Underbelly star Damian Walshe-Howling has denied allegations he sexually harassed an extra on the set of ‘Bikie Wars’.
Rebecca Wilson, who worked as an extra on the Channel 10 miniseries, is seeking compensation claiming she has been unable to work since the alleged incident.
Underbelly star denies sexually harassing extra
Wilson appeared as “Bandido Party Girl” in two episodes of Bikie Wars which went to air in 2012.
In court documents, she claims that during filming in 2011, Walshe-Howling “forcibly kissed” her on the lips “forcing his tongue into her mouth to contact her tongue”.
Wilson described the kiss as “non-consensual and un-scripted”.
Furthermore, she alleges Walshe-Howling held her “by the back of the head so that she was unable to free herself”.
She also claims Walshe-Howling said “just pretend!” and “just do it!” when she indicated she did not want to kiss him.
Later he allegedly “grabbed her by the arms” and said words to the effect of “isn’t that what you’re here for?”
Sexual harassment and sex discrimination
Wilson is suing Walshe-Howling and production company Screentime for sexual harassment in the Federal Circuit Court.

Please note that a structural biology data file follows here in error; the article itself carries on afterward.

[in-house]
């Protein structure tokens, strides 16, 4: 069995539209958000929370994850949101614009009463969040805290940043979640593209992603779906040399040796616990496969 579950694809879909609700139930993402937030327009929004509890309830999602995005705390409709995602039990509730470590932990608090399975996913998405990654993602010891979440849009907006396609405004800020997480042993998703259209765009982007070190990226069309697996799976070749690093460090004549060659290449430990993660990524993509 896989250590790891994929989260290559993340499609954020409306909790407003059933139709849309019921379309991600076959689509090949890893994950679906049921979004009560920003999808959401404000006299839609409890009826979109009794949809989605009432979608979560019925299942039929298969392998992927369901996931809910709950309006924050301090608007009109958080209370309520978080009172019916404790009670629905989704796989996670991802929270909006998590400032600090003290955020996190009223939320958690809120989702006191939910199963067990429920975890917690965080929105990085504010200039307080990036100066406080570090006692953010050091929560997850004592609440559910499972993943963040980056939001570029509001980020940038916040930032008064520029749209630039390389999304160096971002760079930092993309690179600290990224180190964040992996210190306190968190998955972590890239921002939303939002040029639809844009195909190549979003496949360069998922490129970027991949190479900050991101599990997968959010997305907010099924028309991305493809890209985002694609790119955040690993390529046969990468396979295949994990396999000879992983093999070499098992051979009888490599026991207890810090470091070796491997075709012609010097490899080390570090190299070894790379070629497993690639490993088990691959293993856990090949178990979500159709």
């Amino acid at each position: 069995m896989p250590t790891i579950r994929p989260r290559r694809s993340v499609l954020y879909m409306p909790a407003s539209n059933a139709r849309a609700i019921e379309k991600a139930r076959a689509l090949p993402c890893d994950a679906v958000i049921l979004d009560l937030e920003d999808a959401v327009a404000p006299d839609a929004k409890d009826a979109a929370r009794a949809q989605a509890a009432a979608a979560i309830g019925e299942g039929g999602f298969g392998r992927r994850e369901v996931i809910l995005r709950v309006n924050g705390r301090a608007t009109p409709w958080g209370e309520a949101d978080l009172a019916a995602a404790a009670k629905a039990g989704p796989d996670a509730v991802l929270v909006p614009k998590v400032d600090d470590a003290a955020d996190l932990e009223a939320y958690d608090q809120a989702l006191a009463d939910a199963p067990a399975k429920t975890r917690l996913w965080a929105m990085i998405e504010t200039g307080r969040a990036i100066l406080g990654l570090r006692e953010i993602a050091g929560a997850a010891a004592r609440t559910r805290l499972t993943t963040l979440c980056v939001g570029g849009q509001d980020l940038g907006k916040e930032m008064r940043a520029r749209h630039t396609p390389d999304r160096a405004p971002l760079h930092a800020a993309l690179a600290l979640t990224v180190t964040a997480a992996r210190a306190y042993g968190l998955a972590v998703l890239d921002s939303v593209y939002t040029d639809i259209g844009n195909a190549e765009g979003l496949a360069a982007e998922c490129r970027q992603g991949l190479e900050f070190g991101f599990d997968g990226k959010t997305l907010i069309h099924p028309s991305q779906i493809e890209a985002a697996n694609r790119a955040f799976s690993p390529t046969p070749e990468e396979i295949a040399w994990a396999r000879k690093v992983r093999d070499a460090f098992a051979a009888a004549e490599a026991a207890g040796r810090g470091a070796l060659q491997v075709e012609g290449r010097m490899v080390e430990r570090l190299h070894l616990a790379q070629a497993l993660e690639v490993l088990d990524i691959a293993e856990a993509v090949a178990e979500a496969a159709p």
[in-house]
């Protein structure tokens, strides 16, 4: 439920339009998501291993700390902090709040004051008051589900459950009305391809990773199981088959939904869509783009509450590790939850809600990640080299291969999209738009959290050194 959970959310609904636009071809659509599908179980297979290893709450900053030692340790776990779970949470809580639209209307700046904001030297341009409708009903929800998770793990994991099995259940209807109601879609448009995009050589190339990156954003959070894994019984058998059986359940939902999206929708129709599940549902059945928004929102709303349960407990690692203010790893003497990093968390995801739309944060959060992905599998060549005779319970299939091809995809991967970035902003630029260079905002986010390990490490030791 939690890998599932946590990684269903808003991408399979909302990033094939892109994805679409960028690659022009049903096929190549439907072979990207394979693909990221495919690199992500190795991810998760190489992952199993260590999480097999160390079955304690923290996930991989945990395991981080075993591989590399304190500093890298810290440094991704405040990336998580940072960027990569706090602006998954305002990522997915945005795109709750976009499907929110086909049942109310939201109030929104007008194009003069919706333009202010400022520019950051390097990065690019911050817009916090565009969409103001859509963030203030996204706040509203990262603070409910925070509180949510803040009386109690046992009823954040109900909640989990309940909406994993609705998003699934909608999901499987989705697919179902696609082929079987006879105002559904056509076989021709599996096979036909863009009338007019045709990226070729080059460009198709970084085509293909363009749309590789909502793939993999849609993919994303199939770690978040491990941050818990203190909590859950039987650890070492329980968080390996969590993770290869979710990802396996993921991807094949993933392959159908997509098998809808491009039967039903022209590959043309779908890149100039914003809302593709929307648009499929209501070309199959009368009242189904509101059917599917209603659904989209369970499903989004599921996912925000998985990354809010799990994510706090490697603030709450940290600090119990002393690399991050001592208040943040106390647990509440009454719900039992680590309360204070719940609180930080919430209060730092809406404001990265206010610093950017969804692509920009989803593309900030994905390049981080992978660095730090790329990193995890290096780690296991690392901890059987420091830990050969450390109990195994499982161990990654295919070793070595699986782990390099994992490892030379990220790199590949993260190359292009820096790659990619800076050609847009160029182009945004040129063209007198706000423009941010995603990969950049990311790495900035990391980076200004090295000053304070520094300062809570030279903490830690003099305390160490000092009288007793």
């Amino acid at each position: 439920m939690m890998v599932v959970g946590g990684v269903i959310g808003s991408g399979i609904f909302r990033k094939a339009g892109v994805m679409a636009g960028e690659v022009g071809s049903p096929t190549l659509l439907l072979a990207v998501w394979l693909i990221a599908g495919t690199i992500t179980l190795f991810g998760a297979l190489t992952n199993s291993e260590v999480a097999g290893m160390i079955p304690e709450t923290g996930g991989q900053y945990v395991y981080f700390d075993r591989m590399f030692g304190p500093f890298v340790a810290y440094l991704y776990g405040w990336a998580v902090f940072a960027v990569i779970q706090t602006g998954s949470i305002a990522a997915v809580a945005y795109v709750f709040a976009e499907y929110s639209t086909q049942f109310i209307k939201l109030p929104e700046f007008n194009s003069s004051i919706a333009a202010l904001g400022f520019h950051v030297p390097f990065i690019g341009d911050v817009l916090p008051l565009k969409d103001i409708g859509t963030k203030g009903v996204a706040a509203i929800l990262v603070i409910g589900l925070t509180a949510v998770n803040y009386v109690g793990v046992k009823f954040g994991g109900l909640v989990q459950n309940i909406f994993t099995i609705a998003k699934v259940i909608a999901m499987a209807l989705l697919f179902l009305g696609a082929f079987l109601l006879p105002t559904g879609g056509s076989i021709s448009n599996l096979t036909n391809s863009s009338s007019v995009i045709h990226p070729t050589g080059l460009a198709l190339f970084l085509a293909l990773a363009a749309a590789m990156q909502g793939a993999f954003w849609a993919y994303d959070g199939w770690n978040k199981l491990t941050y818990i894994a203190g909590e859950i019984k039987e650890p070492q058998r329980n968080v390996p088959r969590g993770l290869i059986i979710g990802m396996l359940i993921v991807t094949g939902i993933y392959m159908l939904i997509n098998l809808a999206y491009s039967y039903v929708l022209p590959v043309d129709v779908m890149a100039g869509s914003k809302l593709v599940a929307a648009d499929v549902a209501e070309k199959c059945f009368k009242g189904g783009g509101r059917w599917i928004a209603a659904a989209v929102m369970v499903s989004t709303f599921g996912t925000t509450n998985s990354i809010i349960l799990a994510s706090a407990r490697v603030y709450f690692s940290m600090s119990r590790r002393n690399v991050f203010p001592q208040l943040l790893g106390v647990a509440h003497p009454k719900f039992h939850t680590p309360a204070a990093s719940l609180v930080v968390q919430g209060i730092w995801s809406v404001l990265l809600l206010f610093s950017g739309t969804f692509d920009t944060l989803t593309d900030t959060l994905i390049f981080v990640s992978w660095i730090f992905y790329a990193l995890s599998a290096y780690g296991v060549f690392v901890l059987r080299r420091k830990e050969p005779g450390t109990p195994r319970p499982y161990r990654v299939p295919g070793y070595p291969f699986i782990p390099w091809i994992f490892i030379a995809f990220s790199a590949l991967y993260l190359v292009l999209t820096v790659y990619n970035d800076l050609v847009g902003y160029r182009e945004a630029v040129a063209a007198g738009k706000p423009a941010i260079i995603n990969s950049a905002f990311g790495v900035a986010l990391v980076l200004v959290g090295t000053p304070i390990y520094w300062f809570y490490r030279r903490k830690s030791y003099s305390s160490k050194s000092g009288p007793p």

She also alleges sex discrimination, claiming the company treated her “less favourably” than a male employee in the same circumstances.
Wilson claims she suffered economic loss as a result of the alleged harassment because she had a “reduced capacity to work” immediately after the alleged incident.
In fact, she claims she hasn’t been unable to work since August 2012.
She is seeking damages for:
- hurt, humiliation and distress,
- aggravated damages,
- and compensation for past and future economic loss and medical expenses.
Lawyers demand medical evidence
In a defence filed in court, Walshe-Howling denies the claims.
The 48-year-old is best known for his role as tattooed killer Benji Veniamin in the TV series Underbelly.
He has also appeared in a string of other Australian dramas including the ABC’s Janet King.
His lawyers have demanded that Wilson produce medical evidence to support her claim the alleged incident left her unable to work.
Barrister Sue Chrysanthou, acting for Walshe-Howling, described the claim as “in effect a personal injury claim” that is “unusual to say the least”.
During a preliminary hearing, the court ordered the parties to mediation in an attempt to settle the matter.
Judge Tom Altobelli made the order and told the parties: “Good luck at the mediation.”
Sexual harassment can have a devastating effect
Industrial advocate Miles Heffernan from Sexual Harassment Claims says sexual harassment can have a devastating effect on victims.
“The court will determine this particular case, however, in general terms, victims of sexual harassment can suffer enormously,” he said.
“Some people end up with terrible anxiety, depression and even post traumatic stress disorder.
“Anyone who has been subjected to this sort of unlawful conduct could be entitled to substantial compensation.”
Please call our specialist team at Sexual Harassment Claims on
To connect with us, please follow us on